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Dennis Lougheed wrote:

Radial or table saw, radial is easier. Instead of the blade cutting a straight line, the blase and wood are arranged at an angle to each other and shallow cuts are made with the blade teeth only. That will cut an arc, the width being determined by the blade diameter and its angle to the wood. Multiple passes - blade being extended slightly each time - are made to get the depth you want.
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Dennis Lougheed wrote:

Think cushion.
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Dennis Lougheed wrote:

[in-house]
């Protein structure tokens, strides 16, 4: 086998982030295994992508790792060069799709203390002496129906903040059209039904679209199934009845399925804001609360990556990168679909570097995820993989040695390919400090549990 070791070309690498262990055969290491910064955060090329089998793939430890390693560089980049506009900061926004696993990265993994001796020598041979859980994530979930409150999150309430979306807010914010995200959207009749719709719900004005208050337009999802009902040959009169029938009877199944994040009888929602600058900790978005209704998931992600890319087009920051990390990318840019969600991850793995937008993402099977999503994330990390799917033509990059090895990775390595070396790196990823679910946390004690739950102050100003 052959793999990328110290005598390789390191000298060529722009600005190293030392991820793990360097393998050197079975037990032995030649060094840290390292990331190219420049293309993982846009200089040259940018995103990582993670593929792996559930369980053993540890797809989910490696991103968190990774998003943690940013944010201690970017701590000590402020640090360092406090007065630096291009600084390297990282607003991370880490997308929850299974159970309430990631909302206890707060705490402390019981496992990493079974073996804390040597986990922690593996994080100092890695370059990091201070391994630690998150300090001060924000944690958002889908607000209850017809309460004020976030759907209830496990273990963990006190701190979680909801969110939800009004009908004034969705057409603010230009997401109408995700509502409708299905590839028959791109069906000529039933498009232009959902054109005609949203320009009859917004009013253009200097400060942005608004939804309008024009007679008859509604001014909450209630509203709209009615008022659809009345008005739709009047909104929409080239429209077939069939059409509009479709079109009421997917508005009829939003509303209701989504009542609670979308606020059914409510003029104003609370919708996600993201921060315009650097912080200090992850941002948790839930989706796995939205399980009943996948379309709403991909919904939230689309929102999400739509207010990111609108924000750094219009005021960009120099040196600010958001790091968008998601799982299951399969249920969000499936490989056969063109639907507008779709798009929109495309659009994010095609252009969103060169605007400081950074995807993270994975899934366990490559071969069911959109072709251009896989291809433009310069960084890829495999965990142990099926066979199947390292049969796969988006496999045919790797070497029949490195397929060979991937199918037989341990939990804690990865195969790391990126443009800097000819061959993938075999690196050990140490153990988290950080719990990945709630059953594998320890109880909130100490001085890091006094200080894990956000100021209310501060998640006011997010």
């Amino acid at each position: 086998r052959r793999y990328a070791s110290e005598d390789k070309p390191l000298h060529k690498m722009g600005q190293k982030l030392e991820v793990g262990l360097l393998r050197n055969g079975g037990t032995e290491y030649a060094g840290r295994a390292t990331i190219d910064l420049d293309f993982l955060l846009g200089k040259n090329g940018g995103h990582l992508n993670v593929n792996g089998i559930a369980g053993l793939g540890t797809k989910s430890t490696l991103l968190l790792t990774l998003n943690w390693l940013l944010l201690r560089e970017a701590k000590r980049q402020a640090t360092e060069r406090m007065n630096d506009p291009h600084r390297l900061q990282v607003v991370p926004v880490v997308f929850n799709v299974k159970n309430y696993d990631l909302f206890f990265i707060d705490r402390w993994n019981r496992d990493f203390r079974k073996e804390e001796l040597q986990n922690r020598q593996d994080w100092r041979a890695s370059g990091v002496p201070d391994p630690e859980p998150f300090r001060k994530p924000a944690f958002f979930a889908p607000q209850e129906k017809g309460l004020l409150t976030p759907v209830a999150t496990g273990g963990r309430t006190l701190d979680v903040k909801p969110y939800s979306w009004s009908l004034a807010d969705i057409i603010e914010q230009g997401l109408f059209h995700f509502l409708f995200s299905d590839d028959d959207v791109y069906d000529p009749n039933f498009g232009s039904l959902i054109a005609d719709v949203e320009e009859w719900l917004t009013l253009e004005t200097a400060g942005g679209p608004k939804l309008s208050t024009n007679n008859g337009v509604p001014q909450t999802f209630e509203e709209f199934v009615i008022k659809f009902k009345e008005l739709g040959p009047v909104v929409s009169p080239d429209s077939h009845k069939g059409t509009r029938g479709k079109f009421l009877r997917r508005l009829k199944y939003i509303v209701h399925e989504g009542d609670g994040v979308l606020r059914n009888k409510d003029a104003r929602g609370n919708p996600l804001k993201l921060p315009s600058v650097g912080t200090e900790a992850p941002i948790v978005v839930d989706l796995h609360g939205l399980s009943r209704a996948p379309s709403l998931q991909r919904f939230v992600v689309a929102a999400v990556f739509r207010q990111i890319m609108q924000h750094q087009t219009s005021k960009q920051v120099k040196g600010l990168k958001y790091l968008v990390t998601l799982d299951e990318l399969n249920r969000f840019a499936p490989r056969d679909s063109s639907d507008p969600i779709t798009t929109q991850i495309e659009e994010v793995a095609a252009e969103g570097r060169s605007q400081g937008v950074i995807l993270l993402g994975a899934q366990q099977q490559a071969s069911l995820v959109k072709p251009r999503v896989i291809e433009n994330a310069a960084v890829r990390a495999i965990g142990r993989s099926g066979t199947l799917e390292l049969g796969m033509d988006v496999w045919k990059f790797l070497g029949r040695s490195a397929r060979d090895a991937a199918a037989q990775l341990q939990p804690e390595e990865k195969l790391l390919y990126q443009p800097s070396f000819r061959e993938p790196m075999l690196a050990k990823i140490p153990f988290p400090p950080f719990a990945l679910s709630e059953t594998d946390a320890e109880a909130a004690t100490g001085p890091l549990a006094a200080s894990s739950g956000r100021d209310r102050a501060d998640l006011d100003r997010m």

Inshave http://www.leevalley.com/en/wood/page.aspx?p1069&cat=1,130,43332
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New from Lenovo, the ThinkCushion(TM). Our resourceful engineers have reduced the weight a traditional notebook applies to your lap and placed it under your seat. Now this powerful system is not only easier on your body, but will turn a hard sidewalk into a nice comfortable computing spot!
Puckdropper
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On 10 Jan 2012 14:43:28 GMT, Puckdropper <puckdropper(at)yahoo(dot)com> wrote:

<clap, clap, clap> Well done, sir!
-- We are always the same age inside. -- Gertrude Stein
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Puckdropper <puckdropper(at)yahoo(dot)com> wrote:

You forgot to mention that it's deccorated with rhinestones, gold chain, and other faux gemstonens.
but, if you did so, that would make it a "bum bling" piece of humor. And your joke is better than that. <grin>